Issue 11
Published March 18, 2020

I bet you are familiar with Unix philosophy. Get ready to be surprised and reasoned with anyway. Then read on because as always we cover all the rest of BSD world with the latest news and tutorials.

Unix philosophy

Unix philosophy says a program should do only one thing and do it well. Solve problems by sewing together a sequence of small, specialized programs. In practice, programs gain overlapping features over time.

The hard part isn’t writing little programs that do one thing well. The hard part is combining little programs to solve bigger problems, to write programs to work together.

But still, once in a while a new program can really surprise you. Reminiscing a while ago, one Unix user came up with a list of eye-opening Unix gems. Only a couple of these programs are indispensable or much used. What singles them out is their originality.

What are the reasons for the enduring utility and popularity of the Unix command line tools, anyway? Here's one take.

Releases

DragonFly 5.6.3 has been tagged and images has been built. You should run 5.8, cause it’s the most recent, but this means there’s an image that captures all the last bugfixes in the 5.6 series.

BSDSec

NetBSD Security Advisory 2020-002: Specific ICMPv6 error message packet can crash the system: Due to a mistake in IP-IP tunnel packet processing, a malicious ICMPv6 error message packet whose payload is an IP-IP tunnel packet can cause incorrect resource freeing leading to a system crash. This is a remote DoS, that affects all systems that have IPv6 enabled.

OpenBSD Errata: March 10th, 2020 (sysctl): Missing input validation in sysctl(2) can be used to crash the kernel. Binary updates for the amd64, i386, and arm64 platforms are available via the syspatch utility. As these affect the kernel, a reboot will be needed after patching.

OpenBSD Errata: March 13th, 2020 (sosplice). Local outbound UDP broadcast or multicast packets sent by a spliced socket can crash the kernel. Binary updates for the amd64, i386, and arm64 platforms are available via the syspatch utility. As these affect the kernel, a reboot will be needed after patching.

As always, it's always worth following BSDSec.

News

FreeBSD To Sponsor Work For 802.11ac Support. While Windows and Linux have seen good 802.11ac "WiFi 5" support and these days are focused on 802.11ax "WiFi 6" with the latest wireless chipsets, FreeBSD is still tackling 802.11ac. But the FreeBSD Foundation is prepared to soon begin sponsoring development work on ironing out their 802.11ac support.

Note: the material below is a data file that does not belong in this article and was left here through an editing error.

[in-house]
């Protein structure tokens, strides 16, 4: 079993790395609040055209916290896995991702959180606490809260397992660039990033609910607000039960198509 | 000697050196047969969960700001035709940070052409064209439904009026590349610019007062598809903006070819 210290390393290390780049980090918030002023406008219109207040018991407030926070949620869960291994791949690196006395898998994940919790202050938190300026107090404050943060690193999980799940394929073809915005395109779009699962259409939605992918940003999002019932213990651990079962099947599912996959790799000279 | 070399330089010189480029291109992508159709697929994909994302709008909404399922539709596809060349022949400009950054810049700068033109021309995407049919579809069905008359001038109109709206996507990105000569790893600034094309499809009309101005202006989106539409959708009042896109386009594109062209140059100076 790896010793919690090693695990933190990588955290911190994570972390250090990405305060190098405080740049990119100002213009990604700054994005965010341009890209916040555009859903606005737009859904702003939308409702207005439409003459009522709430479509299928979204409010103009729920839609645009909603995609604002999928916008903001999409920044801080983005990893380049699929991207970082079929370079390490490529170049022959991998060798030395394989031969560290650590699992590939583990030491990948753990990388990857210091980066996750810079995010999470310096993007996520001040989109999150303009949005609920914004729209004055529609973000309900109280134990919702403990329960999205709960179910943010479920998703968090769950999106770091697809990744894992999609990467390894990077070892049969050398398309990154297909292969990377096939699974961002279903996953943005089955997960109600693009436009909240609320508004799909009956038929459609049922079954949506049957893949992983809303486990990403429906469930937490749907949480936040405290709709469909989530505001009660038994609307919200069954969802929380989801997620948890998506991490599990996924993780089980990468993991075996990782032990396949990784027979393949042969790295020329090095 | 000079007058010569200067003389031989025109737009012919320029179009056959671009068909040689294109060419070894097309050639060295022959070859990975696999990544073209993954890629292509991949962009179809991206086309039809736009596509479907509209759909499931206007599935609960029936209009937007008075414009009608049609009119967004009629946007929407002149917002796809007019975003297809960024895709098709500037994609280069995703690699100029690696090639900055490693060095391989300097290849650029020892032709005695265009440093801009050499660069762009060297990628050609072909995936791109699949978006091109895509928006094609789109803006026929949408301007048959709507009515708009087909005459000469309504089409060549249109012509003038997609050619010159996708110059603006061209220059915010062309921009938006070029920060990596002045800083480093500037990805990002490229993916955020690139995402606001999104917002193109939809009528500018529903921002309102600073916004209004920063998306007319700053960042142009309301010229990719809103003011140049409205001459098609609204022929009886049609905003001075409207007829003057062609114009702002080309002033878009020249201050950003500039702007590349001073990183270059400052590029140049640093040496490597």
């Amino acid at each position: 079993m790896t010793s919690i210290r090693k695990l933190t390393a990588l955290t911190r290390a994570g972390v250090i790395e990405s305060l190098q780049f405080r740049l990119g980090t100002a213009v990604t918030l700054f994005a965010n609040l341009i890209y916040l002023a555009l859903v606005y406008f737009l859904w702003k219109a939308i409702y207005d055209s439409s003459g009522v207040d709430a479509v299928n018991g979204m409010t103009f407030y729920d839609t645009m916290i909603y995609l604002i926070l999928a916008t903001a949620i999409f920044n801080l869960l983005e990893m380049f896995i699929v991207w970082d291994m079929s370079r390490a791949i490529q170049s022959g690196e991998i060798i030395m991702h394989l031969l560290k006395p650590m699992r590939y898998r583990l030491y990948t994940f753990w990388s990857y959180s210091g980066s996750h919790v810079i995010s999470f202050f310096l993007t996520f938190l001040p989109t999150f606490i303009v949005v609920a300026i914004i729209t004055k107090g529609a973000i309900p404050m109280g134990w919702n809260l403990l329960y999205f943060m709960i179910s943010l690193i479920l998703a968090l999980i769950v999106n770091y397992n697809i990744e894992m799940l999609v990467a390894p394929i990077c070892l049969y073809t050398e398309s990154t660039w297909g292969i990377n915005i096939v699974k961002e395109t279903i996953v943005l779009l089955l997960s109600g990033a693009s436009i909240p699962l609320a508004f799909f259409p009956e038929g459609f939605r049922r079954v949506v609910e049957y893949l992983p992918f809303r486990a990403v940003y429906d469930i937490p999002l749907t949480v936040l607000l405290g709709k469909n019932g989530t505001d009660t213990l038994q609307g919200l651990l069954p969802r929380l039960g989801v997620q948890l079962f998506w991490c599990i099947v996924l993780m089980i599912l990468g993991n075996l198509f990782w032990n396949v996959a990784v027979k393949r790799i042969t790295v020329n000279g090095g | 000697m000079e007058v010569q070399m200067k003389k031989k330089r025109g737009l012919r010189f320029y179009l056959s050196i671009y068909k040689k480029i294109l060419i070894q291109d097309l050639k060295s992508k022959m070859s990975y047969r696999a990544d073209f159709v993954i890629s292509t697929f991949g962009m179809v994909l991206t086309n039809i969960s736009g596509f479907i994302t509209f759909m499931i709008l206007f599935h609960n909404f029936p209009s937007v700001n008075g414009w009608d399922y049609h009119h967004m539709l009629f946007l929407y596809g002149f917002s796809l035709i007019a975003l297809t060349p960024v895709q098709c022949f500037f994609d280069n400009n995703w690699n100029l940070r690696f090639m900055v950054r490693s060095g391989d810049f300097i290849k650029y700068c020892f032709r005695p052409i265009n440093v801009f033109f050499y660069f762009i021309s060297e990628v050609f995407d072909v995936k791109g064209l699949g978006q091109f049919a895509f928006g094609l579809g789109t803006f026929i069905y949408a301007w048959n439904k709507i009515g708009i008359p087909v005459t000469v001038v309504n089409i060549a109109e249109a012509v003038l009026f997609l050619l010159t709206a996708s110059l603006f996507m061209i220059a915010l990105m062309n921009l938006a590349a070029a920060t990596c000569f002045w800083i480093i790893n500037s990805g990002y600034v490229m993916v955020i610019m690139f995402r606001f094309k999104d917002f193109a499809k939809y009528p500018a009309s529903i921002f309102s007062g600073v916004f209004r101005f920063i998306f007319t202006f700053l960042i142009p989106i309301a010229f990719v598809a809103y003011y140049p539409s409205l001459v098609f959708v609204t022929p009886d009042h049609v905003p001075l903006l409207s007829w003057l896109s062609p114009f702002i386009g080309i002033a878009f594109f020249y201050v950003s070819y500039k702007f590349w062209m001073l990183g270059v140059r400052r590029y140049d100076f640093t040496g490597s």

MidnightBSD now have an experimental copy of midnightbsd src code in github. They might be switching to using Github, but are doing some testing first.

Tutorials

In this tutorial, we are going to show you how to set up an SMB share on your FreeNAS machine. To share data with Windows clients, FreeNAS uses CIFS, also known as SMB or Samba. SMB shares are also compatible with macOS offering great flexibility for client operating systems.

Seeking a faster, lighter weight, and potentially more secure VPN server to access your home network? Check out this tutorial to learn How to configure the WireGuard VPN server in OPNsense.

NomadBSD persistent live USB setup and demo: This FreeBSD-based OS is designed to run from a live USB drive which is persistent, so that user files, applications and operating system changes can be saved to it. NomadBSD is hence a portable alternative OS that you can move between computers and carry around in your pocket.

More

As always, there are more sources of BSD goodness. Latest BSD Now talks about FreeBSD on Power, DragonflyBSD 5.8 is here, Unifying FreeNAS/TrueNAS, OpenBSD vs. Prometheus and Go, gcc 4.2.1 removed from FreeBSD base, and more.

The Valuable News weekly series is dedicated to provide summary about news, articles and other interesting stuff mostly but not always related to the UNIX or BSD systems. The latest is from 2020-03-16.

In Other BSDs for 2020/03/14 is out, too.

Did we miss anything?

This newsletter is made from your content on DiscoverBSD and BSDSec. Submit the stuff we missed so it can appear next time.

Do you know anyone who would like this newsletter? Consider forwarding and tell them to subscribe.

Thanks for reading and see you next week!